When my husband and I moved into a new house last year, the neighbors were welcoming. Our house is a traditional brick ranch on a winding street with big trees and lovely landscaping. Now the star magnolia tree in my front yard is blooming and the quaking aspen trees are just beginning to bud.
I was taking a walk the other day when I saw a neighbor was busy mulching around his tulips and daffodils. “I love this street,” I told him. A car came around the bend and I stepped gingerly onto the grass. “But the only thing I miss are sidewalks.”
I didn’t expect his heated response. “If we added sidewalks here, I’d move!”
Turns out, there was a neighborhood history that I was ignorant of. A few years back there were sidewalk wars on this very street. Those who wanted sidewalks and petitioned the city for them and those who were decidedly anti-sidewalk and threatened to sue or leave or who knows what if sidewalks were to be mandated.
Also, turns out, there have been sidewalk spats everywhere in this country, from Red Wing Minnesota to Naples, Florida. Who knew?
The anti-sidewalk contingency cites how the traditional character of more rural neighborhoods is destroyed by concrete. Some landscaping would be ruined. But the most significant reason that home-owners are against putting in sidewalks in a traditionally “sidewalk free” zone, is that they don’t want to pay for it. (Homeowners also don’t want to shovel snow. Admittedly, I found this a perk in January).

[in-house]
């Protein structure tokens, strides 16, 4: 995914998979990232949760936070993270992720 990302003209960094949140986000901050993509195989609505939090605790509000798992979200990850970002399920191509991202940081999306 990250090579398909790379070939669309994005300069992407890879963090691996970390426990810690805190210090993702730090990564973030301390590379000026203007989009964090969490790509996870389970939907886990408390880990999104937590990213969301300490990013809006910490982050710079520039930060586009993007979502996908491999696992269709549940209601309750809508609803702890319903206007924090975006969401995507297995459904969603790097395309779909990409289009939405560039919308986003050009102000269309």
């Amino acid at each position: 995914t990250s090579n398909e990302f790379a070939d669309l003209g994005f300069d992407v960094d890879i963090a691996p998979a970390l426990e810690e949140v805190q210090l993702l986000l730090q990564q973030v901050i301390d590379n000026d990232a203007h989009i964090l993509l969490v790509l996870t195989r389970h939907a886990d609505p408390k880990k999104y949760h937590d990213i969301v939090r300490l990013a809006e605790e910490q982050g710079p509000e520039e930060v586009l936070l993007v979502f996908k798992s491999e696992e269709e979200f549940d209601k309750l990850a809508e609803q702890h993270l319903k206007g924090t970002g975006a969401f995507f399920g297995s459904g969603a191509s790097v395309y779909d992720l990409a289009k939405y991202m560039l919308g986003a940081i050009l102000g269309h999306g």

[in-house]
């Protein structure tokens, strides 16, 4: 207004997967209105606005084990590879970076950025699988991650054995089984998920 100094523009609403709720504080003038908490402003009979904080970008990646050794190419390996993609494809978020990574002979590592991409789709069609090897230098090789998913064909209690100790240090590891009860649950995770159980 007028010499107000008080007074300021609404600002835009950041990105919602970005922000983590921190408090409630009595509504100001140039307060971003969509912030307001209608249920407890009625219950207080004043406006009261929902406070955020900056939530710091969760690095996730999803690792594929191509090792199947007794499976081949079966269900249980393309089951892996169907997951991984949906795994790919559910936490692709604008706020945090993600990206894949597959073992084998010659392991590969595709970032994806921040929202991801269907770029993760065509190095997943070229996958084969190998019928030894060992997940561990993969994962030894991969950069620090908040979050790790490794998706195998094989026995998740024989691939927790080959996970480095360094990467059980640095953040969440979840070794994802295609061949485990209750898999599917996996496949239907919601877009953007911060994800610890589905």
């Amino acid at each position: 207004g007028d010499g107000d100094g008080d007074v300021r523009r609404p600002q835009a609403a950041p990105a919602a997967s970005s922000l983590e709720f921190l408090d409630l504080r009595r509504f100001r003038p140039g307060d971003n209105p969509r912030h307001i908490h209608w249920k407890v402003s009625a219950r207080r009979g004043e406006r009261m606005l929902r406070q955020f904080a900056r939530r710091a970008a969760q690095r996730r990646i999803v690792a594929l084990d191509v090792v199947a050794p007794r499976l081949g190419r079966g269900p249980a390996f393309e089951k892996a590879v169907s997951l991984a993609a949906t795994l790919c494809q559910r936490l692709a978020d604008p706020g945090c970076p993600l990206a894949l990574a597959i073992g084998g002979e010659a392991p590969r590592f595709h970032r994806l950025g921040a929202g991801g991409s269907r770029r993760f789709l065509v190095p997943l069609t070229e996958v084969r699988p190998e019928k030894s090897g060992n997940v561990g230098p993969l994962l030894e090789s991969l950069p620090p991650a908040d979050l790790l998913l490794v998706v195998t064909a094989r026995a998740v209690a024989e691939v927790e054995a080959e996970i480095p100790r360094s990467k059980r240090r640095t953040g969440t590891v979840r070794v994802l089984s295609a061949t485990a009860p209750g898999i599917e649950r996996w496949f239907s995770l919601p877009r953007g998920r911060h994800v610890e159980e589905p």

Still, as a person who grew up in cities and traditional suburbia — all with sidewalks in front of the house – I am decidedly in the pro-sidewalk camp.
I am pro-sidewalk because:
- sidewalks provide safe places to wheel baby strollers, for kids to play and ride bikes.
- sidewalks encourage neighbors to visit each other without having to go through yards or step on gardens or grass
- sidewalks make for safer walks to schools, bus stops and shopping; especially during bad weather.
- sidewalks help protect property from damage due to erosion and parking
There’s even evidence from a study at Washington State that the presence of sidewalks helps in a small way to alleviate climate change: The results provide early evidence in the potential effectiveness of sidewalks to reduce CO2 and VMT (vehicle miles traveled); sidewalks can make a difference along with other factors to significantly reduce CO2 emissions.
Even with the cost-benefit analysis, I think the pro-sidewalk side wins. But the solution may be to install the sidewalks before anyone moves in!